Customizing your first website

In just a few minutes, you can design an entire website and have it published to the web. Let’s run through the quick basics!

In the first tutorial, we went over how to create your first website. A brief overview of what we covered:

  • Starting a new project
  • Choosing a template for your site
  • Choosing the domain name of the site
  • An introduction to customization & design tools

I hope the feature overview wasn’t too overwhelming. As I have said in the previous post, you don’t really need a page of documentation to learn each of these features. They’re much more visual and common-sense than you might expect.

2.1 Creating a Site from a Template

For this demo, we are going to use the Baize template.

You can actually preview the template from its UWeb address – – from where it was initially created. Most of our templates were built from scratch using the builder! Even more powerful, you can fully embed your UWeb site in a single line of code:

2.2 Meet the UWeb Builder

Upon creating your new website, you will be greeted by the UWeb Builder.

The left side of the builder (or the side bar) contains everything you need to properly personalize your website. From customizing your text with Google Fonts, to a library of drag-and-droppable HTML5 objects – it’s all done from within the side bar.

The right side of the builder contains the live page. You can edit and move objects directly on the page. Thanks to the Grid, designing websites really has become as easy as drag-n-drop.

The Grid Explained

  • Each website is made up of pages
  • Each page is made up of sections
  • Each section is made up of rows & columns

The sections are then populated with custom HTML objects (headers, text, media, buttons, forms) which you can simply drag and drop from the Elements menu. The rows and columns that then makeup the Grid are then used to design a universally-responsive layout – optimized properly and in RetinaHD quality. The columns can be broken up into:

  • 1 column (full width page)
  • 2 columns (50/50 split page)
  • … all the way up to 8 columns

Now, back to our templated website – we can begin to see how the layout of the header came to be.

Our demo template, Baize, has a header split into two parts:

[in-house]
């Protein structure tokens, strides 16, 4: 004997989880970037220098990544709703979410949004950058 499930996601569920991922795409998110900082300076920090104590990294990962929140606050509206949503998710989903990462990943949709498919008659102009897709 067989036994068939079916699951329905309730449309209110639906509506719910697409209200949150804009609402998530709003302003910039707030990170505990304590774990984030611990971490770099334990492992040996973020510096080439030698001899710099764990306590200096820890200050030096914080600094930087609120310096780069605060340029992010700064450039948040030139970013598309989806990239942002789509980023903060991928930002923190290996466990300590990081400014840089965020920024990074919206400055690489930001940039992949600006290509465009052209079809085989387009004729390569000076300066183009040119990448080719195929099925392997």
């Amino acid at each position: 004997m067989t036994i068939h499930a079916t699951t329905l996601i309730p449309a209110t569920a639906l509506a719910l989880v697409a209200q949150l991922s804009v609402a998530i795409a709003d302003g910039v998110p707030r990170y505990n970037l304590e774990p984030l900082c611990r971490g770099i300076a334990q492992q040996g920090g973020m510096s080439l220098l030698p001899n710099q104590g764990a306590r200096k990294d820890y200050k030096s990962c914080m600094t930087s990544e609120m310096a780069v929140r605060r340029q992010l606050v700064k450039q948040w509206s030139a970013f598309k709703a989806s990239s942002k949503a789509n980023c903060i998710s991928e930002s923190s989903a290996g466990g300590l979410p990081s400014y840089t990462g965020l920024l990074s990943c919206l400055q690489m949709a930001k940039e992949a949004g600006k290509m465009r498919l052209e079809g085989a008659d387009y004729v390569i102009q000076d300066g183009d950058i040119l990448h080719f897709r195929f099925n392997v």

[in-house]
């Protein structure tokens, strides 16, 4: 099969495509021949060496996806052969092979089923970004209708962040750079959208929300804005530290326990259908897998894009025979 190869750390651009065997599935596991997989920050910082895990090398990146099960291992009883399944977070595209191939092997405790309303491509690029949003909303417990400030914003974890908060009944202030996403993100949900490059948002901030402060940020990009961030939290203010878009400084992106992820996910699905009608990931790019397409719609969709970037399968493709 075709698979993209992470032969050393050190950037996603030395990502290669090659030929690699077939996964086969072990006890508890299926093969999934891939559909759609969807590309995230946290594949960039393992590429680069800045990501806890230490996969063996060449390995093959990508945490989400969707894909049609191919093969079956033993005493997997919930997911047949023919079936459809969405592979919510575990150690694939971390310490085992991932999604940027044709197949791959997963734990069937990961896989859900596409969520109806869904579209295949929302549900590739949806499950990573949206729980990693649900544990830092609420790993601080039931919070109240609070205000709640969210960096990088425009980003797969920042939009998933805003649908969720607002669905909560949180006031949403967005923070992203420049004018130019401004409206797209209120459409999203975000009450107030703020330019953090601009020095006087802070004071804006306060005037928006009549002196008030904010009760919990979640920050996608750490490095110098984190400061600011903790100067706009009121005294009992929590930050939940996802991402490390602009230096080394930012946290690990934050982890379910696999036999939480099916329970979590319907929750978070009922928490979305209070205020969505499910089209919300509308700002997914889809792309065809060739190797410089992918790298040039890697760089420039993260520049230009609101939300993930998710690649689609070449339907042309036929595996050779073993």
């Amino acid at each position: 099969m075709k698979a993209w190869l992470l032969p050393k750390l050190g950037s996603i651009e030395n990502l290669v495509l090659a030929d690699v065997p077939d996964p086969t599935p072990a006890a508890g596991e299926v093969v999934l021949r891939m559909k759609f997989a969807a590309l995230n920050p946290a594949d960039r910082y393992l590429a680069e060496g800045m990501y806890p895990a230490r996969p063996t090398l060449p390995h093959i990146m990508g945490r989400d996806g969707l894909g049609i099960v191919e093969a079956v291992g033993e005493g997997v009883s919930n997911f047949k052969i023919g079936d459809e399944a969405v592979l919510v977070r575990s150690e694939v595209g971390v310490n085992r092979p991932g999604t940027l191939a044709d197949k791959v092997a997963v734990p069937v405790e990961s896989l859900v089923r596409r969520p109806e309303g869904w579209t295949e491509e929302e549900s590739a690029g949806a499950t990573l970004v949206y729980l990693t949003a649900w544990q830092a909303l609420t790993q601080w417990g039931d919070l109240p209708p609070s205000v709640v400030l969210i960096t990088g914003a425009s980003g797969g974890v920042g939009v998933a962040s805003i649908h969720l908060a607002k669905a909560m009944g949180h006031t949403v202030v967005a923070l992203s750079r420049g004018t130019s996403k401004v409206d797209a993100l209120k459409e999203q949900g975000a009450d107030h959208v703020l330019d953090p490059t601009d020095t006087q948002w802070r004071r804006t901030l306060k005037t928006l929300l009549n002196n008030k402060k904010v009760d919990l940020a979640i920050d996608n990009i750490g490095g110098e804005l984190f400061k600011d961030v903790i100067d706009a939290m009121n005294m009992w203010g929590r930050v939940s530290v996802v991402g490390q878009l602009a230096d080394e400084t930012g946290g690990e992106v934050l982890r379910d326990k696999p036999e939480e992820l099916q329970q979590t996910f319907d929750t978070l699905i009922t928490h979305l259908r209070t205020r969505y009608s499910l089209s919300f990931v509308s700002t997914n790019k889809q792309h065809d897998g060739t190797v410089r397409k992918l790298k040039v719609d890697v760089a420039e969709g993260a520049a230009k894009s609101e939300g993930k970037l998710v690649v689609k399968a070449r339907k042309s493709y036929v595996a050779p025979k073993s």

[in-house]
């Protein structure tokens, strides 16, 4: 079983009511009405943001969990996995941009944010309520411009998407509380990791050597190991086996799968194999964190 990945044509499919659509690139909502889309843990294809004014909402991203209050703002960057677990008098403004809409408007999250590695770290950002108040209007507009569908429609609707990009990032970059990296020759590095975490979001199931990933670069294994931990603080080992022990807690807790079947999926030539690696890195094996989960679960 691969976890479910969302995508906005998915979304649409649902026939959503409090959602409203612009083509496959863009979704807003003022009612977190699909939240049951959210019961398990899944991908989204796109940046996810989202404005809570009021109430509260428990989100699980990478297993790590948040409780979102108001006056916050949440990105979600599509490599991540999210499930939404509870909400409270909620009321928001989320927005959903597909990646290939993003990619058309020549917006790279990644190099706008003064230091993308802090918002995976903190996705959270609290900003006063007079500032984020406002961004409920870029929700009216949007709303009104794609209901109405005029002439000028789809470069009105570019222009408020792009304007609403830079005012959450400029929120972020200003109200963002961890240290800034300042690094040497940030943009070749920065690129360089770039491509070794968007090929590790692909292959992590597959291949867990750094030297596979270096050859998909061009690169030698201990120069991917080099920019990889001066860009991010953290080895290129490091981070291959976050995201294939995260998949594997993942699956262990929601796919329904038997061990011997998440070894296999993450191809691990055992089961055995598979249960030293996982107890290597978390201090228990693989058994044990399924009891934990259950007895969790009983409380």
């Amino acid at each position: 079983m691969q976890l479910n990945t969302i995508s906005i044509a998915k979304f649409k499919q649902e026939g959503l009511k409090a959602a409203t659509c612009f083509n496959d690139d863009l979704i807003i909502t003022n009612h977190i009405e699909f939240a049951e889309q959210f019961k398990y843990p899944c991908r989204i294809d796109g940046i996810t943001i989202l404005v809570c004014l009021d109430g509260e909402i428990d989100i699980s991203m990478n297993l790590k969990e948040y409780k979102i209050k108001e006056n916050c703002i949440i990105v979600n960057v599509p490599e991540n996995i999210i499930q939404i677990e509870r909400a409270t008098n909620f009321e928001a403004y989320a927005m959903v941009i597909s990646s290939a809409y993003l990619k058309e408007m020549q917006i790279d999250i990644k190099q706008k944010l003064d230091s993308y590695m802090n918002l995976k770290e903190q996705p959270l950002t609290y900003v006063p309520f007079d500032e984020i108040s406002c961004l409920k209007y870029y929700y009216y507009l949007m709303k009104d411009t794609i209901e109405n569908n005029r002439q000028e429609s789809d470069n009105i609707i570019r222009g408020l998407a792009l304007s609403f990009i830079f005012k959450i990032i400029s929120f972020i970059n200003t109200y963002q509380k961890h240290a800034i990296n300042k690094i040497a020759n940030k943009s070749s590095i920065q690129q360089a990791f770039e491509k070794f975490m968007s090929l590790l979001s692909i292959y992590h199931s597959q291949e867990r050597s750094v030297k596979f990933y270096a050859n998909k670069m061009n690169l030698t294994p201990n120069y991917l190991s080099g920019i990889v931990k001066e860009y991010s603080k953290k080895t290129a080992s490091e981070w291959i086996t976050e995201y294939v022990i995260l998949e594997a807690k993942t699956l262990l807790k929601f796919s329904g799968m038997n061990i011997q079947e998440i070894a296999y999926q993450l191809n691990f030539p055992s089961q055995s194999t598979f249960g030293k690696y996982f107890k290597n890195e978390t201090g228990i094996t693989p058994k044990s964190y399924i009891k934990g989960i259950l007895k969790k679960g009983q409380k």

In fact, the header itself is a row that contains two columns:

  1. Column with the text & button objects
  2. Column with the image object

And that’s literally all there is to it. The Grid is made up of rows and columns, separated by sections, to allow for universal responsiveness. Still confused? Not to worry! UWeb handles all of this for you in real time!

Click on the Devices button in the bottom side bar and select the iPhone (mobile) view mode. You can see exactly how effective the Grid is with optimizing the layout.

2.3 Customizing Your Site’s Look ›

Extra Notes

Although it may look confusing at first, let’s step back and simplify what’s going on – because it really is a lot easier than I’m making it out to be.

For reference, the homepage of your website is made up of multiple sections (made up of rows and columns). For example, the typical website may have the following sections: Header, About Us, Portfolio, Our Team & Contact Us. Each of those sections and rows are filled with HTML objects: text, images, buttons, forms, etc.

By coding the website into blocks, the blocks can then be rearranged and displayed on any kind of device – no matter the screen size.

So what about the Global Scripts? These are complex scripts that allow for fancy animations and webFX … but not to worry. We have pre-compiled each library so that a simple reference will enable a remote framework’s powerful functionality.

For example, when setting the background style to Parallax – you can avoid having to code all of the advanced programming yourself. A reference to UWeb’s Parallax framework will automatically enable parallax functionality of any object, on any site.